What I’m Thankful For

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Thanksgiving is one of my favorite holidays, and I’m not what you’d call a “foodie.”

It’s one of my favorites because it’s a dedicated time for giving thanks to God.

Today, instead of a gardening post, I’d like to simply list a few things I’m thankful for.

 

  1. I’m thankful for the safe arrival of our new son
  2. I’m thankful for good health in my family
  3. I’m thankful the Lord took Dad home quickly and without a long, lingering death.
  4. I’m thankful I had a Dad who loved and adopted me as his own.
  5. I’m thankful for my Mom and for the time we had together this year.
  6. I’m thankful for a good brother and five good sisters.
  7. I’m thankful that good men are starting to fight again for Western Civilization rather than turning it over to the savages.
  8. I’m thankful for the many readers and viewers I have who encourage me with their comments and insights.
  9. I’m thankful for plenty of work on my plate.
  10. I’m thankful for the freedom to worship God publically in church without fear.
  11. I’m thankful we are outside of the US and in a free country.
  12. I’m thankful for the legality of homeschooling.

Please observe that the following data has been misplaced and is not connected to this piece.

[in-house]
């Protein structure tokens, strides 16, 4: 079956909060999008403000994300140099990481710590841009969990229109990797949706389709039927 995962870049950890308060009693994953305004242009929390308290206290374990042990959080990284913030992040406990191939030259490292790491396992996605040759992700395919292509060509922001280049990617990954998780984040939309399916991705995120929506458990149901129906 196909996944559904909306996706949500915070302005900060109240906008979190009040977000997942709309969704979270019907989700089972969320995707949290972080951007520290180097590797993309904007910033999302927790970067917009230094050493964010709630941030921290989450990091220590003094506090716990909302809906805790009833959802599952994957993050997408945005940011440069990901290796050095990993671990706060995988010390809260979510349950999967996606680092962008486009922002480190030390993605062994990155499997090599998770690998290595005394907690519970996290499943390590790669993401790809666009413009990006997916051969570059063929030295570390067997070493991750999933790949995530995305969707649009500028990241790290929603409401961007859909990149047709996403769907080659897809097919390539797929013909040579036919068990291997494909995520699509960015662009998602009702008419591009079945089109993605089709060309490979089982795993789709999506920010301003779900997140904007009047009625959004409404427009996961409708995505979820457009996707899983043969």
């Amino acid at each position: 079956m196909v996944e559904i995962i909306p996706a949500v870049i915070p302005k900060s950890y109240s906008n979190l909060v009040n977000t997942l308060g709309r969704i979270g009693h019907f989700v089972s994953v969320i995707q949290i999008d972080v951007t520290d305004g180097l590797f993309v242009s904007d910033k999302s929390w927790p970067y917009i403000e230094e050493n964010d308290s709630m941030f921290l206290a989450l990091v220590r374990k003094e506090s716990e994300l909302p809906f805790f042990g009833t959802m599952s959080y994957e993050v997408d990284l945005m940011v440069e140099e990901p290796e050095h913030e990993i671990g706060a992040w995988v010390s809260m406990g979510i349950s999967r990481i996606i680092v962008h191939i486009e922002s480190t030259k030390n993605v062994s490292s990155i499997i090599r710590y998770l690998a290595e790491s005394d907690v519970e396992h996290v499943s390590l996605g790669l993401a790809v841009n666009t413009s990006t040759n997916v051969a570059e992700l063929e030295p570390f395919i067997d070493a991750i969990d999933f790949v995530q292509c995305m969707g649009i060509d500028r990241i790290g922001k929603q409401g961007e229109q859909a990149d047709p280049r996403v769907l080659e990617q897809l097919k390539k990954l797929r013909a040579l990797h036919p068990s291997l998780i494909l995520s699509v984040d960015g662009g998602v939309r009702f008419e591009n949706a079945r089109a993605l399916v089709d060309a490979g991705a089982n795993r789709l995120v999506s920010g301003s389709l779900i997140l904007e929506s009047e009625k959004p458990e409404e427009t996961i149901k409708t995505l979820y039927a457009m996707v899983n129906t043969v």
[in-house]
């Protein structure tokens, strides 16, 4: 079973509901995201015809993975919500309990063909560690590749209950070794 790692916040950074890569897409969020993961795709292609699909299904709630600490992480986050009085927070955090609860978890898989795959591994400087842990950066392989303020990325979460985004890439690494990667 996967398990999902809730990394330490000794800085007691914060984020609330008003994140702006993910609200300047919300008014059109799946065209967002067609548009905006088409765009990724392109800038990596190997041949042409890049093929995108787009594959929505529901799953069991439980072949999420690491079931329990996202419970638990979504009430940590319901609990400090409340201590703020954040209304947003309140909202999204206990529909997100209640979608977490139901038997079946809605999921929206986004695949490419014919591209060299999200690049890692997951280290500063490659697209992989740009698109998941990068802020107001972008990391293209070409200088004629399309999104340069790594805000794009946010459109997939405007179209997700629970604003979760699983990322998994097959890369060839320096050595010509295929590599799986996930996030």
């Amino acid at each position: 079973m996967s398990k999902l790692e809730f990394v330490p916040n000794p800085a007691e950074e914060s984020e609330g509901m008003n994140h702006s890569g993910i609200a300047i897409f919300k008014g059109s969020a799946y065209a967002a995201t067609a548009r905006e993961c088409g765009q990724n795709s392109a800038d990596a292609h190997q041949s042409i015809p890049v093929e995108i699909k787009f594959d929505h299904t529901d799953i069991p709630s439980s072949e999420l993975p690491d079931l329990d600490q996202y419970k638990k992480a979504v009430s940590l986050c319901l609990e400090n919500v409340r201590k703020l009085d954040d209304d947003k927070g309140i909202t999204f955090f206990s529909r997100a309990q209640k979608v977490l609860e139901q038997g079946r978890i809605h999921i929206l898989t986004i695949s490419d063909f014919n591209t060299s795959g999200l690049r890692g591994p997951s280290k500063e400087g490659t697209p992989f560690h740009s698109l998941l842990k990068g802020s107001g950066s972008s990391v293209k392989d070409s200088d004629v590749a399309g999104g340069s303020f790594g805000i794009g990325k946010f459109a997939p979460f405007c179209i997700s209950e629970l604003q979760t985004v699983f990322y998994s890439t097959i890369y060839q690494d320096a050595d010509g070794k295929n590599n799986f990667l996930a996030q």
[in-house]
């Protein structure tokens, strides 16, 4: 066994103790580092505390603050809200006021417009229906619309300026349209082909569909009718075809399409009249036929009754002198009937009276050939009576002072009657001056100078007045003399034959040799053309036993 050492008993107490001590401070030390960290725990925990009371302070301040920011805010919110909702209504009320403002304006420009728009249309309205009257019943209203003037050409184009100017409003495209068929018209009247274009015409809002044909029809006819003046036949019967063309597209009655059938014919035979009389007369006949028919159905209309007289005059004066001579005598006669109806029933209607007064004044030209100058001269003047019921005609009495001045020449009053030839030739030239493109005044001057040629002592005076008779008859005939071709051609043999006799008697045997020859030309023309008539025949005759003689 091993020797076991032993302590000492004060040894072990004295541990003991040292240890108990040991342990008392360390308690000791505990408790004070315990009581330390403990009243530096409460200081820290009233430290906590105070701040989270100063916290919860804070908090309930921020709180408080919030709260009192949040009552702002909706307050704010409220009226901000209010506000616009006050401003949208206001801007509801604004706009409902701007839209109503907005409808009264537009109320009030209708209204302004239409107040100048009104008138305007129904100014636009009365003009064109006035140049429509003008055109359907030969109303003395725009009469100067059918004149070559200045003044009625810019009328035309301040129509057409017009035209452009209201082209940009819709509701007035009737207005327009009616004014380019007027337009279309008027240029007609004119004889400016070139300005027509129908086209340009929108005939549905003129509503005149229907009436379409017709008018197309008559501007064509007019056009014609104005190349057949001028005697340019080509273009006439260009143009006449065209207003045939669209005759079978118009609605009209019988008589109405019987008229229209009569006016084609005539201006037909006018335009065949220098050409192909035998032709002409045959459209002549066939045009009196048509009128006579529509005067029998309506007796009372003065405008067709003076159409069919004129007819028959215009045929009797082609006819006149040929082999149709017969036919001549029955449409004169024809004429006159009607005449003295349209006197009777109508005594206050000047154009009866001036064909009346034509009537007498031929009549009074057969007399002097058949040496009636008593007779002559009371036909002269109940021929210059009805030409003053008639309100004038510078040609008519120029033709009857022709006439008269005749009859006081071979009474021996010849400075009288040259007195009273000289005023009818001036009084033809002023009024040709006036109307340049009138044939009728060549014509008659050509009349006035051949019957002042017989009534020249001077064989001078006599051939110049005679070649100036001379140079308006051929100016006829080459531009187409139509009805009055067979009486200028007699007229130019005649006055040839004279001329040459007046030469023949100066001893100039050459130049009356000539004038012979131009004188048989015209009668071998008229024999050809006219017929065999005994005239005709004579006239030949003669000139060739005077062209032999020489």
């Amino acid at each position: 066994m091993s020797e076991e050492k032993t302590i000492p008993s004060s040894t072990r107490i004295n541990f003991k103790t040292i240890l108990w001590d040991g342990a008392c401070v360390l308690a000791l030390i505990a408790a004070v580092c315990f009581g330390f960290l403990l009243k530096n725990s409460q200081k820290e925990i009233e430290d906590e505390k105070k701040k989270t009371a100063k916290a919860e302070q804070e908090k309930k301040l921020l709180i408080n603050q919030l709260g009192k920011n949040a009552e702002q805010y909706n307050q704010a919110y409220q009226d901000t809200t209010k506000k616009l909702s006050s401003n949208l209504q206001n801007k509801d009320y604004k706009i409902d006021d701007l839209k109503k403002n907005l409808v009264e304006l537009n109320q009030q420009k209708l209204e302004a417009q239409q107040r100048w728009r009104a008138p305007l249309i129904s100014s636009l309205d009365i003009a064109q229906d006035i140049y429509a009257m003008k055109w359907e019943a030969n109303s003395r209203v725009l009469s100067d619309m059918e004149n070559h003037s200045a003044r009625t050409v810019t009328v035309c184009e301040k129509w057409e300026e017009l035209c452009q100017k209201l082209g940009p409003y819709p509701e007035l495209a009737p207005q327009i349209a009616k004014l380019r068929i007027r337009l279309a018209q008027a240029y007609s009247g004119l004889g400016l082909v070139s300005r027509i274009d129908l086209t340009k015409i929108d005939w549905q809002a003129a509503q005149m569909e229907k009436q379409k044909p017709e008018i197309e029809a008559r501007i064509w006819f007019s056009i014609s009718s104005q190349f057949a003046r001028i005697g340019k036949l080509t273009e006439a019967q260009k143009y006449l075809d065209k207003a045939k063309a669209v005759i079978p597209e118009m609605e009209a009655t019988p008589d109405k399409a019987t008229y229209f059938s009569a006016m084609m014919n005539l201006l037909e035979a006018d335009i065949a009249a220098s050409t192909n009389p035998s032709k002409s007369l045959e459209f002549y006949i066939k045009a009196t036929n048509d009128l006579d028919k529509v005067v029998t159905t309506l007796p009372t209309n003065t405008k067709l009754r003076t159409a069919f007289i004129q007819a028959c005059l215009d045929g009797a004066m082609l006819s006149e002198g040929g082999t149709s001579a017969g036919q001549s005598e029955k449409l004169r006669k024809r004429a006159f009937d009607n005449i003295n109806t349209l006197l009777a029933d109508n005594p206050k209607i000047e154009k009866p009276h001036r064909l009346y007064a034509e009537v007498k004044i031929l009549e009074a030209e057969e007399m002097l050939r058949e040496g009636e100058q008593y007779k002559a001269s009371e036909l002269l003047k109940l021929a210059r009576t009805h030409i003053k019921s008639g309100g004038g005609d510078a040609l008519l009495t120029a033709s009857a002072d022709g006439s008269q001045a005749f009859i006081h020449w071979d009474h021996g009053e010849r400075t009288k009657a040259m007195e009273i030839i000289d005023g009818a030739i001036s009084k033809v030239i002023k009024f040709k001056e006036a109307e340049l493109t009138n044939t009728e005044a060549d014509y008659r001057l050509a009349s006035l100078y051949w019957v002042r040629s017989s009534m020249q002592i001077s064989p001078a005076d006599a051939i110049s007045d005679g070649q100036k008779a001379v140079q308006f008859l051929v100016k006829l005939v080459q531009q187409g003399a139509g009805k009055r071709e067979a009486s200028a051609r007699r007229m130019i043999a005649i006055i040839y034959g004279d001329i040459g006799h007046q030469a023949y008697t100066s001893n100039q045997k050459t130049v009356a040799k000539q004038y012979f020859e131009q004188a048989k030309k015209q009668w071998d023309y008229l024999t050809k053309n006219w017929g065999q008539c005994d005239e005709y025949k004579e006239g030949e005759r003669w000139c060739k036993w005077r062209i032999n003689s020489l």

13. I’m thankful for a loyal and faithful wife.
  14. I’m thankful for a working vehicle after many months without one.
  15. I’m thankful for the ability to write well and for a Mom and Dad who took the time to teach me how.
  16. I’m thankful for the ongoing sale of my books which allows me to keep the bills paid.
  17. I’m thankful for good friends, including Rick, who hosts this website for free and fixes problems when they arise.
  18. I’m thankful that evil in high places is coming to light.
  19. I’m thankful Trump is the president of the USA instead of Crooked Hillary.
  20. I’m thankful for cooler days and abundant rain.
  21. I’m thankful for coffee.
  22. I’m thankful for plenty of writing opportunities.
  23. I’m thankful for advertisers like Meadow Creature, Easy Digging and BoonJon who sponsor this website.
  24. I’m thankful for the reach YouTube gives independent creators.
  25. I’m thankful for Castalia House, my publisher, and my editor Vox Day.
  26. I’m thankful for my friend Matthew who I can bounce crazy ideas off of without him thinking they’re crazy.
  27. I’m thankful for a safe neighborhood where my children can play without fear.
  28. I’m thankful for good in the local Agriculture Department who graciously allow me to stay in the country by signing off on some of my research.
  29. I’m thankful for a local farmer friend who shares his time and expertise.
  30. I’m thankful for my pastor and wife who have made us feel at home.
  31. I’m thankful for a landlord how has allowed us to garden and farm as much as we like.
  32. I’m thankful that it’s just the internet that is lousy here, not the electric or water. My readers in Puerto Rico and elsewhere are still without power!
  33. I’m thankful for Jesus Christ who gave His life so we might be reconciled to God. Without Him, nothing else is important.